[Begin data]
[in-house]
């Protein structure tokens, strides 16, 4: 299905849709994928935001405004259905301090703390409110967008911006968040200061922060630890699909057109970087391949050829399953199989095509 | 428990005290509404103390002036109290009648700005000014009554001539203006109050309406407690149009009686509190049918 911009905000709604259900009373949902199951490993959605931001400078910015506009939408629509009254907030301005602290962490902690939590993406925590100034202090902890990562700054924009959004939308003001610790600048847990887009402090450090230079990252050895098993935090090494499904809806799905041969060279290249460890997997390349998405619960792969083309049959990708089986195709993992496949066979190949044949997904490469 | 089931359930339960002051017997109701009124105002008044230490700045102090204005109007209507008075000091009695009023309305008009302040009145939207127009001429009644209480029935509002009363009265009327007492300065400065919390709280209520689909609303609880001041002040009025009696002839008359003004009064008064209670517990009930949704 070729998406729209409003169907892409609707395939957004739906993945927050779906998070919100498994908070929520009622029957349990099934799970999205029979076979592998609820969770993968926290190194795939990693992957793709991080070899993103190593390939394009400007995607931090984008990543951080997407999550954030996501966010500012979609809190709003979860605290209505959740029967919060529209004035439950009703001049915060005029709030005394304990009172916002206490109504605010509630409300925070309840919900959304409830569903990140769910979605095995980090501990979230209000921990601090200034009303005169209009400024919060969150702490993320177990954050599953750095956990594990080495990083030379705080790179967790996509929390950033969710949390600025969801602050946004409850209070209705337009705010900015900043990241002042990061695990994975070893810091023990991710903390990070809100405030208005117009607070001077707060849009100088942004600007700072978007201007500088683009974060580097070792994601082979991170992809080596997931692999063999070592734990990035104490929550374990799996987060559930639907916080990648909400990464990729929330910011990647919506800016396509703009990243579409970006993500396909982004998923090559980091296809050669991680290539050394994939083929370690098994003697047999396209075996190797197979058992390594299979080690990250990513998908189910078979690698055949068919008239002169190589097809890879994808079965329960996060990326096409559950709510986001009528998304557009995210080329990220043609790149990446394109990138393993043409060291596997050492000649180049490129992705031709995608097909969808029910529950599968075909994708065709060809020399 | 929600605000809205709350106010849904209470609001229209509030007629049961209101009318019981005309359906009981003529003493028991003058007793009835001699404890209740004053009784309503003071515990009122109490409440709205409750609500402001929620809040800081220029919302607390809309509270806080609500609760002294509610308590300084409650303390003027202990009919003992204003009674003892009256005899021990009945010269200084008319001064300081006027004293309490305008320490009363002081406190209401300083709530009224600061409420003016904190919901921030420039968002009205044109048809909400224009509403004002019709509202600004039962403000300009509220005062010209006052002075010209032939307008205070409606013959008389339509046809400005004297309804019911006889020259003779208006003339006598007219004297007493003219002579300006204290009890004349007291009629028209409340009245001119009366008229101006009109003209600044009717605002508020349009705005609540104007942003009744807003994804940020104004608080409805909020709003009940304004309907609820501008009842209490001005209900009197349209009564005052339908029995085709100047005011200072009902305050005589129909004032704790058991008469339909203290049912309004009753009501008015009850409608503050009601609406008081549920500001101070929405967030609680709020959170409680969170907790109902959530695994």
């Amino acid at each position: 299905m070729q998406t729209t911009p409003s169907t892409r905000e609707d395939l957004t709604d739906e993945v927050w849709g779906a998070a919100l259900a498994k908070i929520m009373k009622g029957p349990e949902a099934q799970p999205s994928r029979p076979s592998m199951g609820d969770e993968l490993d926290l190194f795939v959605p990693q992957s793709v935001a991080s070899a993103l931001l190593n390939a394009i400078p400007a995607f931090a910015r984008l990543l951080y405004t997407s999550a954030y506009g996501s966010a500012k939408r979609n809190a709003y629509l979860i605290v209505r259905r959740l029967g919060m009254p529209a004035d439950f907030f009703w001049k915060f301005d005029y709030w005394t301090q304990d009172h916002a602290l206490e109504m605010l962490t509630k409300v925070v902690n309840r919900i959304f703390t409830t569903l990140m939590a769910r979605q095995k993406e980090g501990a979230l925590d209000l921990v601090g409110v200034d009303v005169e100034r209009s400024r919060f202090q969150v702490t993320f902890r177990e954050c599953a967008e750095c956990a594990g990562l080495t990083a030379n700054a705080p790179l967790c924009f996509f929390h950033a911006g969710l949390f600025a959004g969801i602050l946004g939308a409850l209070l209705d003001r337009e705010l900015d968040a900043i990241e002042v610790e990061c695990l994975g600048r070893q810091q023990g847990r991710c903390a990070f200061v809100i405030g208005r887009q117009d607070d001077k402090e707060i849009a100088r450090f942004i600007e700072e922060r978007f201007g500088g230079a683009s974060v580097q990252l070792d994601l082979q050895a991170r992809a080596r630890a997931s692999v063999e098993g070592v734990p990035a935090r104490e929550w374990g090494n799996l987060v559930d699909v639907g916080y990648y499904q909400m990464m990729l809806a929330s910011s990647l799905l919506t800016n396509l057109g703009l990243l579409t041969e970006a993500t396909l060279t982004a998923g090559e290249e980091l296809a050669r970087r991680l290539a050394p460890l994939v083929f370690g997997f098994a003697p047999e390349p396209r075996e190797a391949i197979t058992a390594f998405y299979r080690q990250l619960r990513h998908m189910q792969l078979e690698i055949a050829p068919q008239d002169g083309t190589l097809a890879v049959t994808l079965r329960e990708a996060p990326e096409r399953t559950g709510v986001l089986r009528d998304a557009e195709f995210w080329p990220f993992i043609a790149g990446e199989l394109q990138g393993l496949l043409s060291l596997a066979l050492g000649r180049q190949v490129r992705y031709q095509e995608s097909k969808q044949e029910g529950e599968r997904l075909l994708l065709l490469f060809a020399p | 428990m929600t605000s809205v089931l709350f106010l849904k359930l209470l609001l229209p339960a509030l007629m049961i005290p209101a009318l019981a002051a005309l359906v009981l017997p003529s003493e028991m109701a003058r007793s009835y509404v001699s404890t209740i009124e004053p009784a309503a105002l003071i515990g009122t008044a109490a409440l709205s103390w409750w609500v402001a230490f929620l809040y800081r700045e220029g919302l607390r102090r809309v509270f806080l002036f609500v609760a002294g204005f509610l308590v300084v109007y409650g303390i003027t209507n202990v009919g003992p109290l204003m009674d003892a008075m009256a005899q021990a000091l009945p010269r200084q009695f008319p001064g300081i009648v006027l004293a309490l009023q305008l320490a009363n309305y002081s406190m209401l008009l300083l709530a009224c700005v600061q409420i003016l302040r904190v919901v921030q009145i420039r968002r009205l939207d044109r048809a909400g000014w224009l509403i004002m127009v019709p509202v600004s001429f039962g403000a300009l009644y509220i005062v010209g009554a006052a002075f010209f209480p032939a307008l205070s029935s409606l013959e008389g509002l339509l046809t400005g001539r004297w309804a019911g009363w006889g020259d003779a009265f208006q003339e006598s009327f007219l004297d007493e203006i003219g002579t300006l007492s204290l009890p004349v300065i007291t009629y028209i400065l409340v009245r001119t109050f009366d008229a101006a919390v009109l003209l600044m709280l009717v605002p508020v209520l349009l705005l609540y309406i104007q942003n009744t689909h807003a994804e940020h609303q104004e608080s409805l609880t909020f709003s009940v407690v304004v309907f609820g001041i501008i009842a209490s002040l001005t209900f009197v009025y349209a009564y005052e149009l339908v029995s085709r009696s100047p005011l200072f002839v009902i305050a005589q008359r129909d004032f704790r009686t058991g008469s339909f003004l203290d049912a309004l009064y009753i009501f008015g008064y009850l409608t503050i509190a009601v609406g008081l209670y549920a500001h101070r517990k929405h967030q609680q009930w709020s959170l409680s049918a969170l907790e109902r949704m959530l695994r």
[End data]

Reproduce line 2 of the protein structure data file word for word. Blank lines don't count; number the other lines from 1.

């Protein structure tokens, strides 16, 4: 299905849709994928935001405004259905301090703390409110967008911006968040200061922060630890699909057109970087391949050829399953199989095509 | 428990005290509404103390002036109290009648700005000014009554001539203006109050309406407690149009009686509190049918 911009905000709604259900009373949902199951490993959605931001400078910015506009939408629509009254907030301005602290962490902690939590993406925590100034202090902890990562700054924009959004939308003001610790600048847990887009402090450090230079990252050895098993935090090494499904809806799905041969060279290249460890997997390349998405619960792969083309049959990708089986195709993992496949066979190949044949997904490469 | 089931359930339960002051017997109701009124105002008044230490700045102090204005109007209507008075000091009695009023309305008009302040009145939207127009001429009644209480029935509002009363009265009327007492300065400065919390709280209520689909609303609880001041002040009025009696002839008359003004009064008064209670517990009930949704 070729998406729209409003169907892409609707395939957004739906993945927050779906998070919100498994908070929520009622029957349990099934799970999205029979076979592998609820969770993968926290190194795939990693992957793709991080070899993103190593390939394009400007995607931090984008990543951080997407999550954030996501966010500012979609809190709003979860605290209505959740029967919060529209004035439950009703001049915060005029709030005394304990009172916002206490109504605010509630409300925070309840919900959304409830569903990140769910979605095995980090501990979230209000921990601090200034009303005169209009400024919060969150702490993320177990954050599953750095956990594990080495990083030379705080790179967790996509929390950033969710949390600025969801602050946004409850209070209705337009705010900015900043990241002042990061695990994975070893810091023990991710903390990070809100405030208005117009607070001077707060849009100088942004600007700072978007201007500088683009974060580097070792994601082979991170992809080596997931692999063999070592734990990035104490929550374990799996987060559930639907916080990648909400990464990729929330910011990647919506800016396509703009990243579409970006993500396909982004998923090559980091296809050669991680290539050394994939083929370690098994003697047999396209075996190797197979058992390594299979080690990250990513998908189910078979690698055949068919008239002169190589097809890879994808079965329960996060990326096409559950709510986001009528998304557009995210080329990220043609790149990446394109990138393993043409060291596997050492000649180049490129992705031709995608097909969808029910529950599968075909994708065709060809020399 | 929600605000809205709350106010849904209470609001229209509030007629049961209101009318019981005309359906009981003529003493028991003058007793009835001699404890209740004053009784309503003071515990009122109490409440709205409750609500402001929620809040800081220029919302607390809309509270806080609500609760002294509610308590300084409650303390003027202990009919003992204003009674003892009256005899021990009945010269200084008319001064300081006027004293309490305008320490009363002081406190209401300083709530009224600061409420003016904190919901921030420039968002009205044109048809909400224009509403004002019709509202600004039962403000300009509220005062010209006052002075010209032939307008205070409606013959008389339509046809400005004297309804019911006889020259003779208006003339006598007219004297007493003219002579300006204290009890004349007291009629028209409340009245001119009366008229101006009109003209600044009717605002508020349009705005609540104007942003009744807003994804940020104004608080409805909020709003009940304004309907609820501008009842209490001005209900009197349209009564005052339908029995085709100047005011200072009902305050005589129909004032704790058991008469339909203290049912309004009753009501008015009850409608503050009601609406008081549920500001101070929405967030609680709020959170409680969170907790109902959530695994």